Dartmouth's Engineering Entrepreneurship Program (DEEP)
Dartmouth’s Engineering Entrepreneurship Program (DEEP) is a discipline-spanning educational paradigm that integrates entrepreneurship and leadership training into all levels of the engineering curriculum at Thayer School.
At the undergraduate level, students are immersed in the liberal arts as well as interdisciplinary team project work throughout the major. The Master of Engineering Management (MEM) program is a partnership with Dartmouth’s Tuck School of Business that augments engineering with graduate courses in business management and entrepreneurship. The PhD Innovation Program, a special track within the doctoral program, provides entrepreneurial and leadership training that prepares students for building an enterprise based on technical innovation.
DEEP in the Undergraduate Curriculum
Dartmouth's undergraduate engineering curriculum is full of project opportunities. The first course students take, "Introduction to Engineering" (ENGS 21), immerses them in hands-on innovation and technical entrepreneurship. Student teams develop their own project idea out of a general problem area, brainstorm a solution, build and test a prototype, develop a business plan, and present their idea to a review board of “potential funders.”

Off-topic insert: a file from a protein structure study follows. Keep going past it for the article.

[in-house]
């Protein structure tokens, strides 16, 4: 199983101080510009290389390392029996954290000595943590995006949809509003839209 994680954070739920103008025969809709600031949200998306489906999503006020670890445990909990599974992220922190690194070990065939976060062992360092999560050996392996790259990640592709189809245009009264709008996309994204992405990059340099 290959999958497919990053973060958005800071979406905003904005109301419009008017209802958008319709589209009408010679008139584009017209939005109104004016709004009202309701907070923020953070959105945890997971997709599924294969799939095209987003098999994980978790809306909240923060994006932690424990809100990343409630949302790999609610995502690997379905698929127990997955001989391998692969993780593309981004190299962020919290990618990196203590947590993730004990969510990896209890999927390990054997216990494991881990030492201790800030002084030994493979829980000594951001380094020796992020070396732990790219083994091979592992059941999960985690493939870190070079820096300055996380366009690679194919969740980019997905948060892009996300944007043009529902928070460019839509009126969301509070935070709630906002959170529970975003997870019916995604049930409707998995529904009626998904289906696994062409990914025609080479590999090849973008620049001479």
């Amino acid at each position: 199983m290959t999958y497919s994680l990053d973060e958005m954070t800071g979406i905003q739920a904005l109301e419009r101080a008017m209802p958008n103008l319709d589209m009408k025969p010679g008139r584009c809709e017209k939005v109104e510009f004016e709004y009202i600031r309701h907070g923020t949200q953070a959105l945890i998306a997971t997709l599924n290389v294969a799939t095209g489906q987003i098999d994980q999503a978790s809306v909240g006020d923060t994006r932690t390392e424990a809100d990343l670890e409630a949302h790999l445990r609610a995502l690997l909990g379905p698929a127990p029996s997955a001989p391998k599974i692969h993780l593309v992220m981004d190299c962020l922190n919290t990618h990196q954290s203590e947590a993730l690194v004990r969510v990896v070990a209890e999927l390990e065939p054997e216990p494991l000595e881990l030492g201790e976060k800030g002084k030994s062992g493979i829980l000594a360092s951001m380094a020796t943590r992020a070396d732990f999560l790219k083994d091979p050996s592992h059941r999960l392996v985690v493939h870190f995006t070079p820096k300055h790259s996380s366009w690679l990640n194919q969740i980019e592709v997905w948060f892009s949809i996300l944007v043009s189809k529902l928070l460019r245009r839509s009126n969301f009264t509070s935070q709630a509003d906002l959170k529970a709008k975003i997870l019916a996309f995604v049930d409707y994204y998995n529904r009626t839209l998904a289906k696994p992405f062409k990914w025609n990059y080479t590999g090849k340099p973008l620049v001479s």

Three-quarters of the introductory courses and almost a third of electives beyond sophomore level involve team projects.
The capstone experience for BE candidates, Engineering Design Methodology and Project Initiation/Completion (ENGS 89/90), is a two-term interdisciplinary design course where students undertake real-world projects for industry sponsors.
DEEP in the Master of Engineering Management Program
The MEM degree is a cooperative program with Dartmouth’s Tuck School of Business. It prepares graduate engineering students for technology leadership by enhancing their education with courses in business management and entrepreneurship.
The Conrades Distinguished Fellowship is a competitive grant providing select MEM students with funding for an entrepreneurial project.
Andrea Marron, the first recipient of the Conrades Fellowship, has gone on to build a successful career in e-commerce.
DEEP at the PhD Level
PhD Innovation Program students receive training for building an enterprise based on technical innovation and are eligible for direct funding to pursue their own ideas. Traditional doctoral engineering studies are expanded to include specialized instruction in innovation, projects, and an internship in a start-up.
DEEP Outside the Classroom
Students also develop leadership skills by independently running their own project teams outside of classes. Examples include:
- Dartmouth Humanitarian Engineering: students identify needs in the developing world and design and implement solutions.
- The Big Green Bus: each summer, students travel the country in a bus converted to run on waste vegetable oil and host interactive events about sustainability.
- Dartmouth Formula Racing: students design and build formula-style electric or plug-in hybrid racecars to compete in the annual Formula Hybrid Competition.